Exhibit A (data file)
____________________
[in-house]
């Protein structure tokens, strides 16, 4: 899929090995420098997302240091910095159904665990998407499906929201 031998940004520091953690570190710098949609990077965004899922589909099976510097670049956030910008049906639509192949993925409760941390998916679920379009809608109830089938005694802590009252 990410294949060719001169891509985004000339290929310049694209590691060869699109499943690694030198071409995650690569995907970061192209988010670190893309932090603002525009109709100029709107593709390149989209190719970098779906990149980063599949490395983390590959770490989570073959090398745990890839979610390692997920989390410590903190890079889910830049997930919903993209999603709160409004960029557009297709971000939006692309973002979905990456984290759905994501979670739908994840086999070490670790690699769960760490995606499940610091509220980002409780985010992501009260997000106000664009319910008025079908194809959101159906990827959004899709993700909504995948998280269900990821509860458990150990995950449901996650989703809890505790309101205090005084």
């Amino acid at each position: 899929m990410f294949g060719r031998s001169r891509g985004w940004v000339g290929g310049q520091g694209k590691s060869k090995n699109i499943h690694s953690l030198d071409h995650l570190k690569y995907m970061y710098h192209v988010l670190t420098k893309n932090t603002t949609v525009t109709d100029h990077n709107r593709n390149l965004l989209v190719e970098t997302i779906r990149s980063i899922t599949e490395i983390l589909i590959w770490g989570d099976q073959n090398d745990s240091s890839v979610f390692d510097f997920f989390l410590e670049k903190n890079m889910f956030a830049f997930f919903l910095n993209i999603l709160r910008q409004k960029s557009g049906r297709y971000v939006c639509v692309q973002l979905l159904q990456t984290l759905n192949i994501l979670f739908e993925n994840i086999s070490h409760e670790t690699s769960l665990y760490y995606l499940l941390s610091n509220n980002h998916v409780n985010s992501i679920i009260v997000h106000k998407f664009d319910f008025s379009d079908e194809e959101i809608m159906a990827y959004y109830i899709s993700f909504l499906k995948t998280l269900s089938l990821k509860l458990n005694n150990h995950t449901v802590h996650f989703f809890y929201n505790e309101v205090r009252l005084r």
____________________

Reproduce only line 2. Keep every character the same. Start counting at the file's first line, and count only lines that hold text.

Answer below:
């Protein structure tokens, strides 16, 4: 899929090995420098997302240091910095159904665990998407499906929201 031998940004520091953690570190710098949609990077965004899922589909099976510097670049956030910008049906639509192949993925409760941390998916679920379009809608109830089938005694802590009252 990410294949060719001169891509985004000339290929310049694209590691060869699109499943690694030198071409995650690569995907970061192209988010670190893309932090603002525009109709100029709107593709390149989209190719970098779906990149980063599949490395983390590959770490989570073959090398745990890839979610390692997920989390410590903190890079889910830049997930919903993209999603709160409004960029557009297709971000939006692309973002979905990456984290759905994501979670739908994840086999070490670790690699769960760490995606499940610091509220980002409780985010992501009260997000106000664009319910008025079908194809959101159906990827959004899709993700909504995948998280269900990821509860458990150990995950449901996650989703809890505790309101205090005084």